Thankfully, the GOP primary in Kentucky is history. I’m thankful because I won’t have to hear that Matt Bevin is the TEA Party-backed candidate. Articles like this one will disappear, which, by the way, is terrible news for Alison Lundergan-Grimes. More on Lundergan-Grimes in a minute.

The truth is that, altogether too often, TEA Party-endorsed candidates are terrible candidates who shouldn’t be allowed near a general election ballot. While Bevin wasn’t as terrible as Todd Akin, he wasn’t a top-tier candidate:

They pointed to an exaggeration of his educational credentials on his LinkedIn page and apparent previous support for the financial bailout as evidence.

And Bevin wasn’t helped by a series of high-profile unforced errors, at one point suggesting that legalizing gay marriage could lead to parents being able to marry their children and speaking at a pro-cockfighting rally that he said he was unaware was related to cockfighting, and then later backtracked on that statement.

Simply put, TEA Party organizations haven’t done a good job vetting candidates before supporting them. Candidates that think gay marriage will lead to wierd marital relationships isn’t qualified to run for the state legislature, much less run for the US Senate.

That isn’t to say I’ve suddenly ‘gone establishment’. I still passionately believe in the founding principles of the TEA Party movement. I believe as strongly today that TEA Party principles are the remedy for this nation’s ills as when I was organizing TEA Party rallies.

This year especially, I’ve been disappointed with some of the TEA Party’s endorsements. I didn’t hesitate in criticizing Sarah Palin for saying that Julianne Ortman was “a conservative champion” at a time when Ortman was enthusiastically telling Minnesota media outlets that she opposed full repeal of Obamacare.

It’s time that the so-called TEA Party leaders did their research before shooting their mouths off. It’s time they started picking candidates that don’t tie themselves into knots on the most basic of questions. The point I’m making is that the TEA Party shouldn’t feel obligated to run a candidate in each of the races. If the so-called TEA Party candidate is a terrible candidate, the TEA Party shouldn’t endorse a candidate in that race.

It’s time for the TEA Party to take that next step. It’s time they started picking top-tier candidates who won’t fall apart like Mr. Bevin did. Until they do a better job of candidate screening, they’ll continue losing races they could’ve won.

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3 Responses to “McConnell defeats Bevin; death of the TEA Party?”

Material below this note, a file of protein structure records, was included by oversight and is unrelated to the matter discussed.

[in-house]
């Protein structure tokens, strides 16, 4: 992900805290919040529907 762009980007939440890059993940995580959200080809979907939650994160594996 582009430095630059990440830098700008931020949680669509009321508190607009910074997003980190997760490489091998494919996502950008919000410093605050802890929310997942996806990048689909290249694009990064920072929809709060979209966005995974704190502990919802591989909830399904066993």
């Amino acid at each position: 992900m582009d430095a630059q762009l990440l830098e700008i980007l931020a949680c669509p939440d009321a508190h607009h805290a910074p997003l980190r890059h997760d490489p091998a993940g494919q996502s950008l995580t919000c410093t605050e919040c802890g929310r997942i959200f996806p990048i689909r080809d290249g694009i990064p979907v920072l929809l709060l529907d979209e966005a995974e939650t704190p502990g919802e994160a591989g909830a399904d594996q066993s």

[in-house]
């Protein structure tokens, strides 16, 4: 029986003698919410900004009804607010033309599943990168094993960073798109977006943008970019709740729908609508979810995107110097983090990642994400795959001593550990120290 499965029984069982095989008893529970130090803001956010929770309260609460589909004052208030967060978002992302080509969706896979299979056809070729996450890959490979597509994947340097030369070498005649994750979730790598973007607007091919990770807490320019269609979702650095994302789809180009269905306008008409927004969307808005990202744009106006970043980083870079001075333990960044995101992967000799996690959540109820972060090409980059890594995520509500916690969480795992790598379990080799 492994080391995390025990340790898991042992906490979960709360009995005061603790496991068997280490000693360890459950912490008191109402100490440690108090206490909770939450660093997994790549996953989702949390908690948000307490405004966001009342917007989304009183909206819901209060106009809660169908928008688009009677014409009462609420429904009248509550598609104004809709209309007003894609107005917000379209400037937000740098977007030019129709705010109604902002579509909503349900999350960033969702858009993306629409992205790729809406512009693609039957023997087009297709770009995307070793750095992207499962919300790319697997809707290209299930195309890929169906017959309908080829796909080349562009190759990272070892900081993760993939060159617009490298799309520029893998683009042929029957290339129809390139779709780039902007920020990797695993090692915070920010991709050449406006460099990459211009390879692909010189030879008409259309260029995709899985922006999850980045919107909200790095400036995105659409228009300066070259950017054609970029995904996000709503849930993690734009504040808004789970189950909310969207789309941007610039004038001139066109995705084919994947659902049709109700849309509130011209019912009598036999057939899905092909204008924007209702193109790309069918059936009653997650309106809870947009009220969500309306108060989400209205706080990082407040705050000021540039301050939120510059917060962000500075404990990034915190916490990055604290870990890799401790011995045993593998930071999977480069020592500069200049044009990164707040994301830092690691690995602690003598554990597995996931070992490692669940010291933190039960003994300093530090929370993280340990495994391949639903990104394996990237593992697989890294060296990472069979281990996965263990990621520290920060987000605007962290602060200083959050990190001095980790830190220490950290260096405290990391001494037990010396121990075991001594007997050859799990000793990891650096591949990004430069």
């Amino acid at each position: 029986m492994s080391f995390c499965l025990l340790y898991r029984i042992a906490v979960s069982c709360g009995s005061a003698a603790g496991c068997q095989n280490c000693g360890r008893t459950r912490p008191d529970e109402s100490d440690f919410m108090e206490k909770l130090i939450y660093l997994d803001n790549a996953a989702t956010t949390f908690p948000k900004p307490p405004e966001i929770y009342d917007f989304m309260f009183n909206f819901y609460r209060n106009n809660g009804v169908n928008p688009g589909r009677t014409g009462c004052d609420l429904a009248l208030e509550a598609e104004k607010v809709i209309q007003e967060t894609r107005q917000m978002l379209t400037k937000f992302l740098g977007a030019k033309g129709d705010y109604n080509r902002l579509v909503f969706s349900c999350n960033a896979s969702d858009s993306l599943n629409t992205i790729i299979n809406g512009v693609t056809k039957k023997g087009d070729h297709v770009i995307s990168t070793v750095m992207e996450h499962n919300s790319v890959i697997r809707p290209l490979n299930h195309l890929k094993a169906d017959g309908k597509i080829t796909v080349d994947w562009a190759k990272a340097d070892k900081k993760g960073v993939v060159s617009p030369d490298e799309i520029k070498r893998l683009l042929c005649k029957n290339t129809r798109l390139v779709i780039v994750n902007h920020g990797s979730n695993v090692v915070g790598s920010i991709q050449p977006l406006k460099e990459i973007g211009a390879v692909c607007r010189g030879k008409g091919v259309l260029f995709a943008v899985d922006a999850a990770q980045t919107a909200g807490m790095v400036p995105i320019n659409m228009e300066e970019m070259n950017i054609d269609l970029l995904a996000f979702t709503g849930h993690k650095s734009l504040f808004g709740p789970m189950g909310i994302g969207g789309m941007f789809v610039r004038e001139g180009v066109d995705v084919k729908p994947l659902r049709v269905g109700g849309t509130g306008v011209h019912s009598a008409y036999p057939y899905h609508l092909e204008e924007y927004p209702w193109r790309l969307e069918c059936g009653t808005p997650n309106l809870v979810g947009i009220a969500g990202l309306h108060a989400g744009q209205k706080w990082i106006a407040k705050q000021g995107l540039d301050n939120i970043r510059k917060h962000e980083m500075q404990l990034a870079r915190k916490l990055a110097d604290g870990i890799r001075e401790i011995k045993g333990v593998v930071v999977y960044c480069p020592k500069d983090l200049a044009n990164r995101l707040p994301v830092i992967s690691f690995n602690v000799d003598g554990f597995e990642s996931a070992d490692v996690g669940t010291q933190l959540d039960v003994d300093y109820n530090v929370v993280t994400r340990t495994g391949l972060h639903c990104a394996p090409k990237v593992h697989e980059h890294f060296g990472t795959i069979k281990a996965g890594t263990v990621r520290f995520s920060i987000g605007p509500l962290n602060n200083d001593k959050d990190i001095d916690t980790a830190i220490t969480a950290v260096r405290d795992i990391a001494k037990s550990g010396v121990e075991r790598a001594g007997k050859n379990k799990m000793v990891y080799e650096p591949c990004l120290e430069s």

• J. Ewing says:

    I generally agree with you, but sometimes the best GOP candidate happens to be the incumbent. The incumbent certainly has an advantage in the general election, unless they are absolutely terrible, and the single most important thing in a GOP candidate is the ability to win. Secondarily, by a long mile, is being “Tea Party” or a “100% conservative.” I’ll take 90, 80, or even 50% over the certainty that a 0% Democrat will win.

    And that’s the bigger problem, isn’t it? It’s not so much whom we endorse, but the fact that we don’t a) think about who can win against the Democrat and b) don’t get behind and push the endorsed candidate so they DO win. THAT is the problem of Todd Aiken. He was winning. He made one SCIENTIFICALLY ACCURATE statement about abortion and the “gotcha media” pounced on him. The cowards at the NRSC, rather than defend a sure winner, ran from the hustings like scalded dogs. Sure, there is a right way and a wrong way to say things, but we owe some fidelity to the truth or we will be governed by liars.

  • Gary Gross says:

    Jerry, Let’s be clear. there are 2 parts to this process. The first part is endorsing someone who consistently agrees with the GOP platform.

    Endorsing a candidate isn’t about whether you’ll support another candidate in the general election. The conventions are about picking someone who a) can win in November & b) isn’t a conservative after they’ve been caught being a squish.

    Finally, it’s irrelevant if Todd Akin’s statement was scientifically accurate. This is politics. Akin’s statement had nothing but downside to it.

    The quality of the candidate matters. Akin couldn’t win after making that statement. He should’ve gotten out of the race & let someone who had a chance to win finish the campaign.

  • Rex Newman says:

    Another word for consistency is predictability. I don’t expect them to be perfect going in or coming out of the election. Just be consistent. Was Norm Coleman conservative? Barely, but the part that was we could take to the bank. I’ll take him over any Democrat, any time.

    Not so, Tim Pawlenty who repeatedly surprised and disappointed us, saying one thing before the election, doing another afterward. Oh, and then lying to our face when challenged on them. It’s not that a DFL governor would have been better. It’s that he so damaged the Republican brand that his two (should have been one) terms were actually a net loss for the GOP and Minnesota.

    Between these extremes we have squishes the Jim Abeler, certainly not the best, but not the worst either. Show me a, oh, Dave Thompson quality primary challenger and yes, Abeler’s gone. But until so challenged, he isn’t likely to mess up the really big stuff like Pawlenty did.

    The Tea Party perhaps should focus on the few, big problems, like John Boehner and John McCain, races worth the risk of losing the (supposed) seat.

    The Tea Party I think actually did its job in Kentucky. Safe as McConnell might think or say he is, he may just remember this warning shot over the bow before joining Boehner’s amnesty suicide mission this fall.

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